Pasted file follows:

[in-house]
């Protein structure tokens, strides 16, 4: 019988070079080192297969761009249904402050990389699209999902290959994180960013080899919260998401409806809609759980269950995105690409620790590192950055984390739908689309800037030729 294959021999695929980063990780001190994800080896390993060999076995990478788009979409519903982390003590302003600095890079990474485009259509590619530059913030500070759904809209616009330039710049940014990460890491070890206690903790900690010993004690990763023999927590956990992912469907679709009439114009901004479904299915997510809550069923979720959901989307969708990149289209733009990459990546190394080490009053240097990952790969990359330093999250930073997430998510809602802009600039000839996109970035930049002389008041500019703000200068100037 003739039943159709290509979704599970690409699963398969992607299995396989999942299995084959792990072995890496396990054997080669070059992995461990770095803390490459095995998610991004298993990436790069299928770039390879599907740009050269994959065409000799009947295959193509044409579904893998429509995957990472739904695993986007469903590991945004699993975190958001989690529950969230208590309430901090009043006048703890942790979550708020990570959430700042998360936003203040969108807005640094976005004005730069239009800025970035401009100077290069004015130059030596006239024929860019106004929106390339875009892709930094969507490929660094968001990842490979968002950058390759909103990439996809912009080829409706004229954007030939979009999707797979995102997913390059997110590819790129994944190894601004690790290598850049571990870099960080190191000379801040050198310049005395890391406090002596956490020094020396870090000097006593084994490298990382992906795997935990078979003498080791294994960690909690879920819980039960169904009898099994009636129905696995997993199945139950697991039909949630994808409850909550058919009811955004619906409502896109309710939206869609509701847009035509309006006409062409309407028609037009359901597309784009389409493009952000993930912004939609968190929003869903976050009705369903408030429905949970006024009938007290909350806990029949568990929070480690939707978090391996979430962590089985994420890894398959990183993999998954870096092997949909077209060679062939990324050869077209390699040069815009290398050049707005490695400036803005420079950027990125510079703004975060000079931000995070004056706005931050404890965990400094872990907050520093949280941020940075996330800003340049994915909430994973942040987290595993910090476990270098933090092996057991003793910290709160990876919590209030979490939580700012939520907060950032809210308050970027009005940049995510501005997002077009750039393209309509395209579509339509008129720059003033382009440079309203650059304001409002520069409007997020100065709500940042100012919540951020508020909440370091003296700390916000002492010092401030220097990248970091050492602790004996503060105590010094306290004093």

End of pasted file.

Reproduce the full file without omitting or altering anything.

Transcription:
[in-house]
């Protein structure tokens, strides 16, 4: 019988070079080192297969761009249904402050990389699209999902290959994180960013080899919260998401409806809609759980269950995105690409620790590192950055984390739908689309800037030729 294959021999695929980063990780001190994800080896390993060999076995990478788009979409519903982390003590302003600095890079990474485009259509590619530059913030500070759904809209616009330039710049940014990460890491070890206690903790900690010993004690990763023999927590956990992912469907679709009439114009901004479904299915997510809550069923979720959901989307969708990149289209733009990459990546190394080490009053240097990952790969990359330093999250930073997430998510809602802009600039000839996109970035930049002389008041500019703000200068100037 003739039943159709290509979704599970690409699963398969992607299995396989999942299995084959792990072995890496396990054997080669070059992995461990770095803390490459095995998610991004298993990436790069299928770039390879599907740009050269994959065409000799009947295959193509044409579904893998429509995957990472739904695993986007469903590991945004699993975190958001989690529950969230208590309430901090009043006048703890942790979550708020990570959430700042998360936003203040969108807005640094976005004005730069239009800025970035401009100077290069004015130059030596006239024929860019106004929106390339875009892709930094969507490929660094968001990842490979968002950058390759909103990439996809912009080829409706004229954007030939979009999707797979995102997913390059997110590819790129994944190894601004690790290598850049571990870099960080190191000379801040050198310049005395890391406090002596956490020094020396870090000097006593084994490298990382992906795997935990078979003498080791294994960690909690879920819980039960169904009898099994009636129905696995997993199945139950697991039909949630994808409850909550058919009811955004619906409502896109309710939206869609509701847009035509309006006409062409309407028609037009359901597309784009389409493009952000993930912004939609968190929003869903976050009705369903408030429905949970006024009938007290909350806990029949568990929070480690939707978090391996979430962590089985994420890894398959990183993999998954870096092997949909077209060679062939990324050869077209390699040069815009290398050049707005490695400036803005420079950027990125510079703004975060000079931000995070004056706005931050404890965990400094872990907050520093949280941020940075996330800003340049994915909430994973942040987290595993910090476990270098933090092996057991003793910290709160990876919590209030979490939580700012939520907060950032809210308050970027009005940049995510501005997002077009750039393209309509395209579509339509008129720059003033382009440079309203650059304001409002520069409007997020100065709500940042100012919540951020508020909440370091003296700390916000002492010092401030220097990248970091050492602790004996503060105590010094306290004093």